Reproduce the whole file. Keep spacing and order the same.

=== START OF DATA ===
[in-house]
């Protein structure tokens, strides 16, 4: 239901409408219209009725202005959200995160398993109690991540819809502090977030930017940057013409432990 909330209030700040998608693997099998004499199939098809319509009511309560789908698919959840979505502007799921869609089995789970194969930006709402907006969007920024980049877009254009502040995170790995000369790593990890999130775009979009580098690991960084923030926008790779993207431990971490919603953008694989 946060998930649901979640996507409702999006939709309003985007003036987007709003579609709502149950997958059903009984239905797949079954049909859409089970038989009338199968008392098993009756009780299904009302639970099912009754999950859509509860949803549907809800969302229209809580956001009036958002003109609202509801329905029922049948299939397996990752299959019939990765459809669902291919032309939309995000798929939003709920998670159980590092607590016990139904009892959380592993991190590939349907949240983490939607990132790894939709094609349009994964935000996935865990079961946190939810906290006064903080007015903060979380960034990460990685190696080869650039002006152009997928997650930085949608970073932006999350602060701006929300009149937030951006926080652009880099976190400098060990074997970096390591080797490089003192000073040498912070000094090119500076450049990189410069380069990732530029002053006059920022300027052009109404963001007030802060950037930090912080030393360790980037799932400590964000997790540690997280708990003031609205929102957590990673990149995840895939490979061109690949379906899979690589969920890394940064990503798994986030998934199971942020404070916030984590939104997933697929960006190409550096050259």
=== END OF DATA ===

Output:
[in-house]
């Protein structure tokens, strides 16, 4: 239901409408219209009725202005959200995160398993109690991540819809502090977030930017940057013409432990 909330209030700040998608693997099998004499199939098809319509009511309560789908698919959840979505502007799921869609089995789970194969930006709402907006969007920024980049877009254009502040995170790995000369790593990890999130775009979009580098690991960084923030926008790779993207431990971490919603953008694989 946060998930649901979640996507409702999006939709309003985007003036987007709003579609709502149950997958059903009984239905797949079954049909859409089970038989009338199968008392098993009756009780299904009302639970099912009754999950859509509860949803549907809800969302229209809580956001009036958002003109609202509801329905029922049948299939397996990752299959019939990765459809669902291919032309939309995000798929939003709920998670159980590092607590016990139904009892959380592993991190590939349907949240983490939607990132790894939709094609349009994964935000996935865990079961946190939810906290006064903080007015903060979380960034990460990685190696080869650039002006152009997928997650930085949608970073932006999350602060701006929300009149937030951006926080652009880099976190400098060990074997970096390591080797490089003192000073040498912070000094090119500076450049990189410069380069990732530029002053006059920022300027052009109404963001007030802060950037930090912080030393360790980037799932400590964000997790540690997280708990003031609205929102957590990673990149995840895939490979061109690949379906899979690589969920890394940064990503798994986030998934199971942020404070916030984590939104997933697929960006190409550096050259």